Around the same time, the architects of modern corporate law were trying to solve the same problem from another angle. In 1932, Adolf Berle and Gardiner Means published The Modern Corporation and Private Property, a landmark work that laid the foundation for modern corporate governance. For many modern defenders of free markets, Berle and Means are seen as architects of the idea that shareholders and other market actors could hold corporate power accountable through the “discipline” of financial markets. This would defuse the problem of corporate power and assure the economically efficient allocation of capital.

But this is misleading, because Berle and Means shared the Brandeisian unease with corporate power. In fact, their analysis highlighted a serious obstacle to holding that power accountable: the structure of the modern firm. Since a public corporation was nominally “owned” by a diffuse and inchoate set of shareholders, they couldn’t effectively assert control over it.

The answer for some, like Berle, lay in the public-mindedness of corporate managers. Like the regulators of the early New Deal, they would approach their control of the firm in a spirit of public service and with a sense of social obligation. For others, this faith in managerial goodwill was misplaced, and the answer lay in more assertive forms of shareholder control.

Meanwhile, the rise of the labor movement and the consumer rights movement took a different approach altogether. Rather than trusting firm managers, shareholders, or even regulators to act on their own, contesting private power required building autonomous, grassroots groups like unions and consumer organizations that could exercise their own forms of countervailing power.

The problem of scale, then, has always been a problem of power and contestability. In both our political and our economic life, arbitrary power is a threat to liberty. The remedy is the institutionalization of checks and balances. But where political checks and balances take a common set of forms—elections, the separation of powers—checks and balances for private corporate power have proven trickier to implement.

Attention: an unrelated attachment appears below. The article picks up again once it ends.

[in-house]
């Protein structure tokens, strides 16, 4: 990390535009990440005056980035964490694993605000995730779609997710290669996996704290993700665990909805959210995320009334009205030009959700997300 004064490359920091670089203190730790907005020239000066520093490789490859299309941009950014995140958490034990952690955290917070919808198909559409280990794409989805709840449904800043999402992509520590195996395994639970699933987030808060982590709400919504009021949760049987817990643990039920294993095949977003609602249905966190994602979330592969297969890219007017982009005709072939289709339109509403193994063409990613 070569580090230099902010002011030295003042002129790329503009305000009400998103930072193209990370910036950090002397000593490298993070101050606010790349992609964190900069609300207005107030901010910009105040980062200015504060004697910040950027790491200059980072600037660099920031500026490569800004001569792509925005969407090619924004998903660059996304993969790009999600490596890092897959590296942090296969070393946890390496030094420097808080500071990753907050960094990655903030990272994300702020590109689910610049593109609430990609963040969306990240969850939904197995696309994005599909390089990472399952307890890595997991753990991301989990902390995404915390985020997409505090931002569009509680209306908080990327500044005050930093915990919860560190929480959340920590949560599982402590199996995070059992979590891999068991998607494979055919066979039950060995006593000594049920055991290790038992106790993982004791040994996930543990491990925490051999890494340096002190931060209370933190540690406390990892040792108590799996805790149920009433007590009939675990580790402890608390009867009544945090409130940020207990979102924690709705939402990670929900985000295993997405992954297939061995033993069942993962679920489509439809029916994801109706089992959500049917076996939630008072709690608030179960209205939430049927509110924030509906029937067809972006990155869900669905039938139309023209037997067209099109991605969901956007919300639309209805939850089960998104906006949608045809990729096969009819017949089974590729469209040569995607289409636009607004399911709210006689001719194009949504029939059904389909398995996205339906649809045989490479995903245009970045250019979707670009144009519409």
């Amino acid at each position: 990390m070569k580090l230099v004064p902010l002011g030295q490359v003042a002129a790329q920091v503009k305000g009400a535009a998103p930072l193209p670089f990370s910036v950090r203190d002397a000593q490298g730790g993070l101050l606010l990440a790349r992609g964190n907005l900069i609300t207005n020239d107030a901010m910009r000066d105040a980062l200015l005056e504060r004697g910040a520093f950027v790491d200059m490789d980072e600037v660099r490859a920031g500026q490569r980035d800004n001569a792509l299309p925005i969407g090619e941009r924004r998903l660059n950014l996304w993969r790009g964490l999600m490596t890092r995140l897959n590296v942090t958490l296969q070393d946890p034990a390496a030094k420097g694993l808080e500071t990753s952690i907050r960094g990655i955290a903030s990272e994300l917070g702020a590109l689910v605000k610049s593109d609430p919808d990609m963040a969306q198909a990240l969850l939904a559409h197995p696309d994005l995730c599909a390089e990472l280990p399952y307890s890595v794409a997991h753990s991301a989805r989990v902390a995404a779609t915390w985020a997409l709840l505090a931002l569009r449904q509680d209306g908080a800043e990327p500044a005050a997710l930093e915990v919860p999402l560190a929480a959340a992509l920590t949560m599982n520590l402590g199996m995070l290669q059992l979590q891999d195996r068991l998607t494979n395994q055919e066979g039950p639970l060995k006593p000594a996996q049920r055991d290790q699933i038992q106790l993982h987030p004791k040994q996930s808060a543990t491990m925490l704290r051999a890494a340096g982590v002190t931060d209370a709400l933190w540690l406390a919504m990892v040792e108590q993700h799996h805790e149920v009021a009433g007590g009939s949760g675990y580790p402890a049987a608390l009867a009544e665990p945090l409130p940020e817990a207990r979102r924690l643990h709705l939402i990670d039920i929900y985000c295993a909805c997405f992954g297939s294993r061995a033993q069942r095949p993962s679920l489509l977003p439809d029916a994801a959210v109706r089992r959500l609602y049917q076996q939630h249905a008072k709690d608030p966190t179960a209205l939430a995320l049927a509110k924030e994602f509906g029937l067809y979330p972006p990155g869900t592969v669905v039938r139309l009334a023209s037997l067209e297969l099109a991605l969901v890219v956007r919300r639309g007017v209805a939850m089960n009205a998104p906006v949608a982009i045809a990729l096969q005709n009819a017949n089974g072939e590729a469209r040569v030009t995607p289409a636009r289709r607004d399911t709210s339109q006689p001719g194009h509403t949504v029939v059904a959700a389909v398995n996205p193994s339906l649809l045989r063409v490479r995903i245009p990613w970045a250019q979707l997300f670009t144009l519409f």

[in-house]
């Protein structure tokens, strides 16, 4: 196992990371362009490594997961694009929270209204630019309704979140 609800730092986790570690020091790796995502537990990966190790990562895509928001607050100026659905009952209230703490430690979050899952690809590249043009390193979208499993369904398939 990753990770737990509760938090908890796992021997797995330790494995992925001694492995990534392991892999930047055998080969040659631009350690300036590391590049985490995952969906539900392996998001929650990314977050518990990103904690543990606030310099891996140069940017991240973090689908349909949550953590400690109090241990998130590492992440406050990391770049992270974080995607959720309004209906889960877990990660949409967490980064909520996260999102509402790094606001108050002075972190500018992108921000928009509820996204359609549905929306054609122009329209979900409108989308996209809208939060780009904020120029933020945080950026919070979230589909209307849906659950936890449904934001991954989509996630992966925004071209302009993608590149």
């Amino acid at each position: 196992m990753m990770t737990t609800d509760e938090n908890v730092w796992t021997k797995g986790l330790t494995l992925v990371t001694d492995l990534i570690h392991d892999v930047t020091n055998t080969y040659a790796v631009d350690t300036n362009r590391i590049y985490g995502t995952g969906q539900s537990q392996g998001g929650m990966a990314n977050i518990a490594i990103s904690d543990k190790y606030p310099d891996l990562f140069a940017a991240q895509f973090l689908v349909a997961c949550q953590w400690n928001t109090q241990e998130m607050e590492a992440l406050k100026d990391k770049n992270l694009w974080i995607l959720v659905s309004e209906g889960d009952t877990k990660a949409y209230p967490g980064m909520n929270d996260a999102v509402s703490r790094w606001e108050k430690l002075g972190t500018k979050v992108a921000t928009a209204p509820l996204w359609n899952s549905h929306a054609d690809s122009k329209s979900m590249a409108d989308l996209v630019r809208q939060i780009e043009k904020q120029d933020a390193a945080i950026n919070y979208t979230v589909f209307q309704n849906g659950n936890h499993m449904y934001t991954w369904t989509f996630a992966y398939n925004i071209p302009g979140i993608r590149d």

These various mechanisms—regulatory oversight, antitrust laws, corporate governance, and the countervailing power of organized labor— together helped create a relatively tame, and economically dynamic, twentieth-century economy. But today, as technology creates new kinds of power and new kinds of scale, new variations on these strategies may be needed.

The Varieties of Corporate Power

Corporate power isn’t a monolith. Rather, as the progressive crusaders of the past century recognized, it comes in several different forms.

First, there is literal monopoly: the direct control over an entire good or industry by a single firm. But that’s only the most blatant kind of corporate power: there are other kinds of dominance that are far less obvious.

One of these is control over infrastructure. Infrastructure can mean many things. It can refer to physical infrastructure, like highways and bridges and railroads, or it can be social and economic: the credit that forms the lifeblood of business, for instance, or the housing stock and water supply that provide the foundational necessities for life.

These infrastructural goods and services combine scale with necessity. They are necessities that make possible a wide range of “downstream” uses. This social value in turn depends on the provision of these goods and services at scale to as many people as possible. Where a good or a service is essential and irreplaceable, the user depends on its provider—they are, by definition, in a vulnerable position. So if a firm controls infrastructure, it possesses arbitrary power over all those who rely on the infrastructure.

But infrastructural power can also operate in a more diffused way. Much of the early debate around corporate power revolved around norms of nondiscrimination in serving travelers. The classic example was the innkeeper. The innkeeper is not a monopolist in the sense of massive scale and concentration. And yet, for the traveler in isolation, without other competing providers present, the innkeeper possesses a kind of localized dominance, with the ability to deny or condition service, placing the traveler at the innkeeper’s mercy. Indeed, this understanding of localized power played a major role in the development of public accommodations laws, which aimed to prevent this kind of diffused exclusion through generally applicable requirements of nondiscrimination.

Transmission, Gatekeeping, Scoring

A century after the debate between Brandeis and Croly, our technologically transformed economy poses new challenges. For much of the last few decades, these challenges were hidden from view: technology seemed to be at worst neutral and at best radically decentralizating, democratizing, and value-generating.

Recently, however, this optimism has begun to unravel. The problems of technology have come into sharper focus. But this has brought difficulties of its own: technological power today operates in distinctive ways that make it both more dangerous and potentially more difficult to contest.